Monday, April 27, 2020

COVID-19 Testing and "Reopening": A Reality Check

How much testing do we need to "re-open" the economy? Let's look at a comparison between countries to get an idea. But how do we take into account that countries are very different in size, and have very different numbers of COVID-19 cases? One way would be to simply divide tests by the number of confirmed cases. But there's a problem with this approach: some countries are known to not test everyone with COVID-19 symptoms, so their official "confirmed case" numbers understate the magnitude of the epidemic - sometimes by very large factors.

A better number to use for normalization is the number of COVID-19 deaths. There are also some differences between countries about what they count as a COVID-19 death, but they are not nearly as large as the differences in who gets tests. So here's a look at some countries:
The green bars at the top are for countries that have managed to keep COVID-19 under control, with Taiwan leading the pack. Each of these countries has done more than 2,000 tests per COVID-19 death (for the numbers shown, I used the reported test numbers from 10 days earlier, since there is a delay of about 10 days between test results and death).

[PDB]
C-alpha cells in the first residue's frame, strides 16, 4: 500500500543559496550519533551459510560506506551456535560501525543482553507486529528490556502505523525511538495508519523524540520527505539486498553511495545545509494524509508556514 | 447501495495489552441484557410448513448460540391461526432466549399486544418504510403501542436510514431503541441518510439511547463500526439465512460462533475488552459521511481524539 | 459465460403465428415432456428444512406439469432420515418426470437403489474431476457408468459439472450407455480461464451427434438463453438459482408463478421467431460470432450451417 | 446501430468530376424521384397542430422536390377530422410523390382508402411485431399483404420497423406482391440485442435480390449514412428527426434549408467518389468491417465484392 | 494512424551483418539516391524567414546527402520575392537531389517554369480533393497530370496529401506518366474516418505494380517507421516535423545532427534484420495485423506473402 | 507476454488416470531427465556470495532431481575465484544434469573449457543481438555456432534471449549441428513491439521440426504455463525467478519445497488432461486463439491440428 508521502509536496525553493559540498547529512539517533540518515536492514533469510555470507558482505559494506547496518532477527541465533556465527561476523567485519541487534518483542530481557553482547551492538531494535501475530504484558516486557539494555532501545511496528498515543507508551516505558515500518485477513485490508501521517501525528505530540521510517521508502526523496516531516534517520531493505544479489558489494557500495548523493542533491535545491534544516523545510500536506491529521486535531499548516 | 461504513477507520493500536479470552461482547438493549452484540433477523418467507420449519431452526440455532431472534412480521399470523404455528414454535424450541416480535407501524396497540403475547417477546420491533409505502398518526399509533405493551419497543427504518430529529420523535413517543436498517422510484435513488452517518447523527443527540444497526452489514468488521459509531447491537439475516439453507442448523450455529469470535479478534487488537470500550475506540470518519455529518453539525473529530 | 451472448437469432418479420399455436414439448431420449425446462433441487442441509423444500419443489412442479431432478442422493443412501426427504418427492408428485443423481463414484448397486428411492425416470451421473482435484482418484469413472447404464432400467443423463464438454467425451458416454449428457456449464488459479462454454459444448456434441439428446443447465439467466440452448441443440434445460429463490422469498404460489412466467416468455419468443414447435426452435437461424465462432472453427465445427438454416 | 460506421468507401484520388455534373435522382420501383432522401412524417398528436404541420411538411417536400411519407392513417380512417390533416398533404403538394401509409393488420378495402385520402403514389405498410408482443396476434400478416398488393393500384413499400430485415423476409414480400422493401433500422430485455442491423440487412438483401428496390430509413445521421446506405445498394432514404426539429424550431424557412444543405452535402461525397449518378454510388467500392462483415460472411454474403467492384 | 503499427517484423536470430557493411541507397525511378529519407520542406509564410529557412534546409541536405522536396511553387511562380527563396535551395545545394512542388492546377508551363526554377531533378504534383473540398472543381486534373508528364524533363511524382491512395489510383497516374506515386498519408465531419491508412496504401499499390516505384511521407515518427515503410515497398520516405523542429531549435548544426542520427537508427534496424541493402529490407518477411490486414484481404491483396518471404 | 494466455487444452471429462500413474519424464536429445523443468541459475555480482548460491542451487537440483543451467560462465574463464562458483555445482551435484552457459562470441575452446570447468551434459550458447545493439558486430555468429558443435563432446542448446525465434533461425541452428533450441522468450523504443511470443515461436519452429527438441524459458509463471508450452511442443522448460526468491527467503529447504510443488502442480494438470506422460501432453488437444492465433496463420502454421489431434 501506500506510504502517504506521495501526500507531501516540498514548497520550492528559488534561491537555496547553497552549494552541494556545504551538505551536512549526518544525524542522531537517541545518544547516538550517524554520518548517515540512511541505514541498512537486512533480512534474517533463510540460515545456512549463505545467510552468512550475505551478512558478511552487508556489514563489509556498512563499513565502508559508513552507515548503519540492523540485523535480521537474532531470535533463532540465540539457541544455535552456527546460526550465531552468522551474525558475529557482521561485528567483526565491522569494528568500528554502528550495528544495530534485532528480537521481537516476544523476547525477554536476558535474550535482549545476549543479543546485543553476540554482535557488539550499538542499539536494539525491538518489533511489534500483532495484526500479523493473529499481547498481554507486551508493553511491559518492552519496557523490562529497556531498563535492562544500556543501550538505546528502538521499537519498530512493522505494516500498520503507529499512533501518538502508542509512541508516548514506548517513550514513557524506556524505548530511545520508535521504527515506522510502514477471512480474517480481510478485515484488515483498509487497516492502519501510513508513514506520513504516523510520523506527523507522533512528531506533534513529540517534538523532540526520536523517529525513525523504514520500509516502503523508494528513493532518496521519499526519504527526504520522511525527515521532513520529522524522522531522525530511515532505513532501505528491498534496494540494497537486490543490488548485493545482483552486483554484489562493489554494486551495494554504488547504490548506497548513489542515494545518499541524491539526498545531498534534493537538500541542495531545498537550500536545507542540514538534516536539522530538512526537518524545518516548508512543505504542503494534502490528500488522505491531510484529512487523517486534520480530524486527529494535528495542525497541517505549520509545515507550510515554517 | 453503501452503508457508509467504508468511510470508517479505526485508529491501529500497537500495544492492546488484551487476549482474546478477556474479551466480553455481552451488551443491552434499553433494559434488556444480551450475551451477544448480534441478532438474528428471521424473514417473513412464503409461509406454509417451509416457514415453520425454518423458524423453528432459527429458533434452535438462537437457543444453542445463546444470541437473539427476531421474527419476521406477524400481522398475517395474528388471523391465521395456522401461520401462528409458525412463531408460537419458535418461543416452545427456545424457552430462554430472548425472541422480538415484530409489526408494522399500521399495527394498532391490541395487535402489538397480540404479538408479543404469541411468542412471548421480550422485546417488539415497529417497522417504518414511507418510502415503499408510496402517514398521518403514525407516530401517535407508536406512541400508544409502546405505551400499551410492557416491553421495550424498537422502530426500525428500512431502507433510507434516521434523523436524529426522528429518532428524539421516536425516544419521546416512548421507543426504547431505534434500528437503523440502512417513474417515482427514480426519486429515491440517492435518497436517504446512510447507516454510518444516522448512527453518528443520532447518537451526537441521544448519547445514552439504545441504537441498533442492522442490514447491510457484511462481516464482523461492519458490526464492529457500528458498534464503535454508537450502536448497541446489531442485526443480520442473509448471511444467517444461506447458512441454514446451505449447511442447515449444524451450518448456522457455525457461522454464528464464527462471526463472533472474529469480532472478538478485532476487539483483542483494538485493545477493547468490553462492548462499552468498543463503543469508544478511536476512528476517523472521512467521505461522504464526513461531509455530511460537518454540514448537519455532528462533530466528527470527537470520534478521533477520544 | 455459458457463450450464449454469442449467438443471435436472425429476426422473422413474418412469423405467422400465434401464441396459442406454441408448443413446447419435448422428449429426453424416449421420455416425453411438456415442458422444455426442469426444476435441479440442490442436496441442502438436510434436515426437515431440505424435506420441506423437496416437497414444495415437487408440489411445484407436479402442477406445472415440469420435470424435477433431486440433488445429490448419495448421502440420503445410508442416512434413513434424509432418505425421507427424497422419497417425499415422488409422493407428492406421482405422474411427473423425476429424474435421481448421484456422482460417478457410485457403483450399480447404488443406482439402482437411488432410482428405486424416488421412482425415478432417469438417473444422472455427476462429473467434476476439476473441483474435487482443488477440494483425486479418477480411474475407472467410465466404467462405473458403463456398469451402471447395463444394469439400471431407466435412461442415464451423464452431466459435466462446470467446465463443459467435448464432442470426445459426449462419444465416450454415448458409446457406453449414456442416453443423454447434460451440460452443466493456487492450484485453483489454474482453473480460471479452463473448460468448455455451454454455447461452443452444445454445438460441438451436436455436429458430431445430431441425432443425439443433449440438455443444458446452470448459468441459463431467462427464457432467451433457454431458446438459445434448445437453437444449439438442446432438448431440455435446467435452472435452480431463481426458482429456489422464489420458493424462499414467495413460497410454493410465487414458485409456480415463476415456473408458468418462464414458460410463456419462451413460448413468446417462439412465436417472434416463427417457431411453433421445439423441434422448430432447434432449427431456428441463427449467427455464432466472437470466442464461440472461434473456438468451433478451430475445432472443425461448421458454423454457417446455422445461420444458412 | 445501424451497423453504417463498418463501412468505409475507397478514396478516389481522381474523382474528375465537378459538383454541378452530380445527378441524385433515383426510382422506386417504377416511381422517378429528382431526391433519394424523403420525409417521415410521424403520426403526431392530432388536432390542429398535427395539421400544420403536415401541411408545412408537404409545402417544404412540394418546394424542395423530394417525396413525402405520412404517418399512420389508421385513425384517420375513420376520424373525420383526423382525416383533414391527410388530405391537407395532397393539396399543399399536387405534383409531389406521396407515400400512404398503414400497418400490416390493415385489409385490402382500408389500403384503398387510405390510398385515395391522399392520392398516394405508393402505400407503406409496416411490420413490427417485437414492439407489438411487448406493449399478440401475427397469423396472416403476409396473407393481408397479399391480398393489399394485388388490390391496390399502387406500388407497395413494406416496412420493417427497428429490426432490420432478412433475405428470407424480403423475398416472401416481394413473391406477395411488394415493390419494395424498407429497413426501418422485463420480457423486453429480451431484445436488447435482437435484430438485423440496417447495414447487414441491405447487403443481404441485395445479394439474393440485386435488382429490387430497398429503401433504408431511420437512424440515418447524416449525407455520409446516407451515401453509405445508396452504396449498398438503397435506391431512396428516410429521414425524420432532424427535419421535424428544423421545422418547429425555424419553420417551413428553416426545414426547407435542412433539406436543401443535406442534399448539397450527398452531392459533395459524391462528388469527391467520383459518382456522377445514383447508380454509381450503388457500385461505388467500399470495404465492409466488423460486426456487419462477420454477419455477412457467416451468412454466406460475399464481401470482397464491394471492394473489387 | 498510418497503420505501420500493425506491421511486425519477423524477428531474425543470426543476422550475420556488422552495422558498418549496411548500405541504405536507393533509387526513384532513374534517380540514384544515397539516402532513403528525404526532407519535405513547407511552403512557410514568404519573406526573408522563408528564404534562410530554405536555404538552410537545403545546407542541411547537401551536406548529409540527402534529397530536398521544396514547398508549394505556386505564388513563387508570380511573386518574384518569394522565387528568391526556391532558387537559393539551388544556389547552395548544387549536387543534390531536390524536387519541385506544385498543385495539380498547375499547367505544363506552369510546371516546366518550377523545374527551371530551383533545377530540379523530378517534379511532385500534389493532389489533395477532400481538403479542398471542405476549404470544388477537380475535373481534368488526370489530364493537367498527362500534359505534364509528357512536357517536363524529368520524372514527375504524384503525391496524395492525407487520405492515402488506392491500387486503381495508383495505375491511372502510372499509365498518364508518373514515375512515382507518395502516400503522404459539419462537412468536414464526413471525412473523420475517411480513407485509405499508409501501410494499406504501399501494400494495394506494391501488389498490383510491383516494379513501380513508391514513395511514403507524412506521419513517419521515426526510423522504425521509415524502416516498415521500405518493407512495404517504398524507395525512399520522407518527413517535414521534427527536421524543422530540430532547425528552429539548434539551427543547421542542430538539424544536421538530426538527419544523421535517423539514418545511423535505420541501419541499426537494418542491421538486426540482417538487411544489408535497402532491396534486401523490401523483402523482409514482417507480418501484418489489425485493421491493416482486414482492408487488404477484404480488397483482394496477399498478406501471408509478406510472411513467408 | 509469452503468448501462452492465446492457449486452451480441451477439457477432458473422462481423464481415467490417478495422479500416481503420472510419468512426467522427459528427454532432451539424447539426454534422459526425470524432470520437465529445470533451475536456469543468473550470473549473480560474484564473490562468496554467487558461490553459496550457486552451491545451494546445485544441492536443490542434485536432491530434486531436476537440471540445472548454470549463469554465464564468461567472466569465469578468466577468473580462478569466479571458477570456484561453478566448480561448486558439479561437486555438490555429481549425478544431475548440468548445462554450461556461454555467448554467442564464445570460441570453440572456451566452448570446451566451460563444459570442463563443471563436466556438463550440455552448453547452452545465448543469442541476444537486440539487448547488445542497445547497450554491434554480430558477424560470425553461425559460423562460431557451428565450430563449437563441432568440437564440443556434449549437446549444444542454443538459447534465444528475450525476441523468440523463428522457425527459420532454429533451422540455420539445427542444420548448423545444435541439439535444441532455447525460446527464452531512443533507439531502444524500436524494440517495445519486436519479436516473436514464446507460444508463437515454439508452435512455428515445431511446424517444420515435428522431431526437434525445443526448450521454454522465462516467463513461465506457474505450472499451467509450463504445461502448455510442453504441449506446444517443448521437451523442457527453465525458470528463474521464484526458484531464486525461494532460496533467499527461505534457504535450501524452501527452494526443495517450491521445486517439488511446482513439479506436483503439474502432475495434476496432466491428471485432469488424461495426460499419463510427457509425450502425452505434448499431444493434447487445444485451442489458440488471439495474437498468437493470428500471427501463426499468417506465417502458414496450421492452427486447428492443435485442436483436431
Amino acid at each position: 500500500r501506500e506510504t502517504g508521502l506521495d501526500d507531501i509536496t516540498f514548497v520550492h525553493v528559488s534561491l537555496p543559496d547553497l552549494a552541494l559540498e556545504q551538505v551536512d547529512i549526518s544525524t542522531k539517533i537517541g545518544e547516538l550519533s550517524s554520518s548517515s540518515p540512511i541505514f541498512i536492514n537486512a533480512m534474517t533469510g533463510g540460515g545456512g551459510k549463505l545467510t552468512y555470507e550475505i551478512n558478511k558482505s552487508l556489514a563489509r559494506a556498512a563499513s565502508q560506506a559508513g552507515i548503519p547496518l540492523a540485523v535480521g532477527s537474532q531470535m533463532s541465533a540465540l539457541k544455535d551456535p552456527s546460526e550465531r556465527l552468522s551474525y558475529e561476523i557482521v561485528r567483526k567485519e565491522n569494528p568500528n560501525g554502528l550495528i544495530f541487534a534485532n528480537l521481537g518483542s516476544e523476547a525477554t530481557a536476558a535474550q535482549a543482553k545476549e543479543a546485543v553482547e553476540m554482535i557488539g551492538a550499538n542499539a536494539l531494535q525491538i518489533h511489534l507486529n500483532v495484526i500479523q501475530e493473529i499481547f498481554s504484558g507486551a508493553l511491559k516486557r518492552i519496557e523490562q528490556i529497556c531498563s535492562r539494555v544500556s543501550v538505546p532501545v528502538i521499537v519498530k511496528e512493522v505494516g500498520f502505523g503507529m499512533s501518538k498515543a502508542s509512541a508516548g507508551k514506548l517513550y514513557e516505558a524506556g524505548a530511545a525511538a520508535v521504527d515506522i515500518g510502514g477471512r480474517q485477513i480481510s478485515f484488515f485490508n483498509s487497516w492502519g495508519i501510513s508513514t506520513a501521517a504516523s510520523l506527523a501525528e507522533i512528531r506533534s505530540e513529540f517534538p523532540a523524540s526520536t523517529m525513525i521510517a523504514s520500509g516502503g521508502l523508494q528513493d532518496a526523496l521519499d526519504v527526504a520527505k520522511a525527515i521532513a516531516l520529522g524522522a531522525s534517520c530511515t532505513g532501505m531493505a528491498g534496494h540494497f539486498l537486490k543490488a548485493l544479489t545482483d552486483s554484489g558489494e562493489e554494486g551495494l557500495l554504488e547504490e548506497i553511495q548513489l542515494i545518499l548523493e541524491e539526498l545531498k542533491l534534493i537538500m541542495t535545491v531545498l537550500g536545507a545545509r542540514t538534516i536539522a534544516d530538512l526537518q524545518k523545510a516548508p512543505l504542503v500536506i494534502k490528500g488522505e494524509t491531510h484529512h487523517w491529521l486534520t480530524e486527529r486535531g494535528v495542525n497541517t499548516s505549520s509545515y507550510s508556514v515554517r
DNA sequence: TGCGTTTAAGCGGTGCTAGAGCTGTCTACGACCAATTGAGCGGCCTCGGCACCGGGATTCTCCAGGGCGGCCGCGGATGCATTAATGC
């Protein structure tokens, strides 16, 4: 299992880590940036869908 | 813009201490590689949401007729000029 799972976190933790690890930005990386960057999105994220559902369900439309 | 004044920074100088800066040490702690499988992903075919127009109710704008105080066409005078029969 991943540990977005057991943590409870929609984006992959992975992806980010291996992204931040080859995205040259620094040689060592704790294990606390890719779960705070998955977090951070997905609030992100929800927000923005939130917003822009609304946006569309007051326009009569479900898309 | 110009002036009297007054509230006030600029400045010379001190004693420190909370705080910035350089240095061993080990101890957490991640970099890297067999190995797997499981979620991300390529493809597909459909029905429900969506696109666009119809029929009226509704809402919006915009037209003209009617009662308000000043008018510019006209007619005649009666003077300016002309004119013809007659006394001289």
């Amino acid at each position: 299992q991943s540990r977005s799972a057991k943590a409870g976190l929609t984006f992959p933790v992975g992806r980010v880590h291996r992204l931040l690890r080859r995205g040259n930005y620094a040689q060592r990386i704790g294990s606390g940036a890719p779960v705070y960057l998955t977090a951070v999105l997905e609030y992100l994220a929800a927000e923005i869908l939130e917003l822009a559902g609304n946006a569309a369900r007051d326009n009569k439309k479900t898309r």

The middle group with blue bars has done a few hundred tests per COVID-19 deaths. All three countries show a clear downward trend in new cases (more about that below).

The last group has states with fewer than 100 tests per COVID-19 death, and includes the US, Italy, and the United Kingdom. This group also has the highest number of COVID-19 deaths, relative to population size.